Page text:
In the example above, we can see that factorial is recalculated because every time we click the button the log inside getFactorial() is printed in the console. This means that every time the button is clicked, the getFactorial() function is executed, even though the number in props is the same.

A simple solution

We can quickly solve this problem with the help of useMemo() hook. All we have to do is wrap the call of getFactorial() function with useMemo(). This means that we will assign the factorial variable with useMemo() hook and pass the getFactorial() function into the hook.

We should also make sure the factorial will be re-calculated when the number passed through props changes. To do this, we specify this prop as a dependency we want to watch in useMemo() hook dependency array.

// Import useState and useMemo:
import { useState, useMemo } from 'react'

export const App = ({ number }) => {
  // Create local state:
  const [count, setCount] = useState(0)

  // Create button handler:
  const onCountClick = () => setCount((prevCount) => ++prevCount)

  // Create factorial function:
  const getFactorial = (num) => {
    // Print log when function runs:
    console.log('count factorial')

    // Return the factorial:
    return num === 1 ? num : num * getFactorial(num - 1)
  }

  // Calculate and memoize factorial for number prop:
  const factorial = useMemo(() => getFactorial(number), [number])
  // 1. Wrap the getFactorial() function with useMemo
  // 2. Add the "number" to dependency array ("[number]") to tell React it should watch for changes of this prop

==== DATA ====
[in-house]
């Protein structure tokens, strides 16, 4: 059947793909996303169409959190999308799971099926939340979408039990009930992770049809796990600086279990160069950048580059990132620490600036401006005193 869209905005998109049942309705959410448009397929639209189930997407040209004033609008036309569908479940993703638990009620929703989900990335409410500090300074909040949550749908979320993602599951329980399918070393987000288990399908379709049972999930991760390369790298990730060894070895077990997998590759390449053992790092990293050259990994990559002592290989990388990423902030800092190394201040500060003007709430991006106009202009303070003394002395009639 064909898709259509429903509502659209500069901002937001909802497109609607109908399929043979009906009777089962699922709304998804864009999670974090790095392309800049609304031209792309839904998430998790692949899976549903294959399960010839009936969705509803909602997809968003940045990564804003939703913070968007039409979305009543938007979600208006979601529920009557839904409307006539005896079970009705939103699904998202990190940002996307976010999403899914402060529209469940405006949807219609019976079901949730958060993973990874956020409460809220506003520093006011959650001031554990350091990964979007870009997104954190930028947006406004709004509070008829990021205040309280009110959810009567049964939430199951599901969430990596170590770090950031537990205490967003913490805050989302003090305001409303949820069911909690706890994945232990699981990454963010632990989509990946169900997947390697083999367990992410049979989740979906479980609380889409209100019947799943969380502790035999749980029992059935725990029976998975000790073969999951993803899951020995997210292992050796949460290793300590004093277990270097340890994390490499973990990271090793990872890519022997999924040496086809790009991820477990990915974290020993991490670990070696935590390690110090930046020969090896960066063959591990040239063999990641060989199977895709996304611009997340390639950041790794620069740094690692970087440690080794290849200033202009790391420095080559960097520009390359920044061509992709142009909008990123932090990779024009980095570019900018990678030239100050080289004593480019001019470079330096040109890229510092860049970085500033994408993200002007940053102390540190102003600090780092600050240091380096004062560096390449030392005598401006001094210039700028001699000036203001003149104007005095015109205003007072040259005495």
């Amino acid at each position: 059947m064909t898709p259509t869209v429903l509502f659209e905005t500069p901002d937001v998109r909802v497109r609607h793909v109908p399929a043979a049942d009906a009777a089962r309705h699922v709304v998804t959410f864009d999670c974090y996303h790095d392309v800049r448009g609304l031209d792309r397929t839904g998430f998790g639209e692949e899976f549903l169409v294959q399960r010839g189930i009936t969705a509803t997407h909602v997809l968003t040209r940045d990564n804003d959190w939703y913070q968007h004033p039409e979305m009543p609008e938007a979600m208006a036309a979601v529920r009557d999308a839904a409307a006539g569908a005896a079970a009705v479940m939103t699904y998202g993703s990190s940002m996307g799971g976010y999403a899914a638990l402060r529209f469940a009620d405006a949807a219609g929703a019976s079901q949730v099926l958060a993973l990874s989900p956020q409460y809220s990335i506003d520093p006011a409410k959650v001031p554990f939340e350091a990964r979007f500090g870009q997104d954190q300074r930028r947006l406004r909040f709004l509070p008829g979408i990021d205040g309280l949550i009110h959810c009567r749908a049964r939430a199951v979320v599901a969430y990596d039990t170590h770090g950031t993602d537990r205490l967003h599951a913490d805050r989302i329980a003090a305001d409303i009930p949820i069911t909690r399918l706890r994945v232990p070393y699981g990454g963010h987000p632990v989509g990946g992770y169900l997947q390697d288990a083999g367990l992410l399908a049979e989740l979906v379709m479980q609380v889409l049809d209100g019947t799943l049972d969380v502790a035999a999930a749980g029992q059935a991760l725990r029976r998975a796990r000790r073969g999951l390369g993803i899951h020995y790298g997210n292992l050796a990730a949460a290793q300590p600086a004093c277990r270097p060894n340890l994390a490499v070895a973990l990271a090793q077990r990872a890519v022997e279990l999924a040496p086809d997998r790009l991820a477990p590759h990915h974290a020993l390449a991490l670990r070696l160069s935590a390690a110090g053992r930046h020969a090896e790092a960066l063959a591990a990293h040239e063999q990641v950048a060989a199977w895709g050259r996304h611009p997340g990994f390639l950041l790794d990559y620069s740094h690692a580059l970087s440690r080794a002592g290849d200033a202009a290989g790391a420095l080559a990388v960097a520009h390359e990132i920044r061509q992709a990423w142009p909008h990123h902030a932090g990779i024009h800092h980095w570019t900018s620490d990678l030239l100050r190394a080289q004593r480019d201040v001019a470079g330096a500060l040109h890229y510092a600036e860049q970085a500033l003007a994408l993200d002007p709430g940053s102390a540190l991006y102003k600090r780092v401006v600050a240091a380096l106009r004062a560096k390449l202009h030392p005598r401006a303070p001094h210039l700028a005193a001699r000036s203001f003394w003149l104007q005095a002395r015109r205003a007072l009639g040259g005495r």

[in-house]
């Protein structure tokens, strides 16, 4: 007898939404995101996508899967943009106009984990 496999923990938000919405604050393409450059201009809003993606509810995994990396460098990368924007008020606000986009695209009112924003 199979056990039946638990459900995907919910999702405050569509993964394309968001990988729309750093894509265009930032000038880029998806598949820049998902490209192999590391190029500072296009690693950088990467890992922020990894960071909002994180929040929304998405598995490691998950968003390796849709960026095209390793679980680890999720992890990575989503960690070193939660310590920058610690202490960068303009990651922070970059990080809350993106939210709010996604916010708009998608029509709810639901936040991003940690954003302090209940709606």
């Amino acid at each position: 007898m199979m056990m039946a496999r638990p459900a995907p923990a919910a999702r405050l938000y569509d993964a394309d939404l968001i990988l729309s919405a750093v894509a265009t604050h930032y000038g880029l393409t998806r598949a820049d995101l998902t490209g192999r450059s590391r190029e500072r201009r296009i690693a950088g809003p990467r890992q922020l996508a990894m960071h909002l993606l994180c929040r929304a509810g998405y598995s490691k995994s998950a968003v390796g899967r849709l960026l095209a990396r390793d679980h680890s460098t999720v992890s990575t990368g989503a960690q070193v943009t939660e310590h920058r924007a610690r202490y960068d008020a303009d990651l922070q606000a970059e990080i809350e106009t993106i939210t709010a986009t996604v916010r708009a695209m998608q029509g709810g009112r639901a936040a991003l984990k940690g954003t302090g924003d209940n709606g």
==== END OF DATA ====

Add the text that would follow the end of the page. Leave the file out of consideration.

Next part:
return (
    <div>
      <div>Count: {count}</div>
      <div>Factorial: {factorial}</div>

      <button onClick={onCountClick}>Click me</button>
    </div>
  )
}
Enter fullscreen mode Exit fullscreen mode

Thanks to this simple change we can prevent unnecessary computations that could otherwise slow down our React app. This way, we can memoize any computation we need. We can also use useMemo() multiple times to ensure calculations on re-renders are really minimized.

// Import useState and useMemo:
import { useState, useMemo } from 'react'

export const App = () => {
  // Add state to force re-render
  const [count, setCount] = useState(0)

  // Add button handler:
  const onCountClick = () => setCount((prevCount) => ++prevCount)

  // Add some dummy data and memoize them:
  const users = useMemo(
    () => [
      {
        full_name: 'Drucy Dolbey',
        gender: 'Male',
      },
      {
        full_name: 'Ewart Sargint',
        gender: 'Male',
      },
      {
        full_name: 'Tabbi Klugel',
        gender: 'Female',
      },
      {
        full_name: 'Cliff Grunguer',
        gender: 'Male',
      },
      {
        full_name: 'Roland Ruit',
        gender: 'Male',
      },
      {
        full_name: 'Shayla Mammatt',
        gender: 'Female',
      },
      {
        full_name: 'Inesita Eborall',
        gender: 'Female',
      },
      {
        full_name: 'Kean Smorthit',
        gender: 'Male',
      },
      {
        full_name: 'Celestine Bickerstaff',
        gender: 'Female',
      },
    ],
    []
  )

  // Count female users and memoize the result:
  const femaleUsersCount = useMemo(
    () =>
      users.reduce((acc, cur) => {
        console.log('Invoke reduce')
        return acc + (cur.gender === 'Female' ? 1 : 0)
      }, 0),
    [users]
  )

  return (
    <div>
      <div>Users count: {femaleUsersCount}</div>

      <button onClick={onCountClick}>Click me</button>
    </div>
  )
}
Enter fullscreen mode Exit fullscreen mode

In the example above, memoizing the result of femaleUsersCount assignment is not enough. We have to memoize the users as well. Otherwise, users variable would be re-assigned every time the component re-renders. This would also trigger useMemo() for the femaleUsersCount. This would mean that nothing is actually memoized.

When we memoize users we prevent it from re-assigning. This will prevent unnecessary change of users, and consequently, of femaleUsersCount. As a result, only count will change. Well, actually, the onCountClick() will be re-created as well. This brings us to the last tool for memoization in React.

useCallback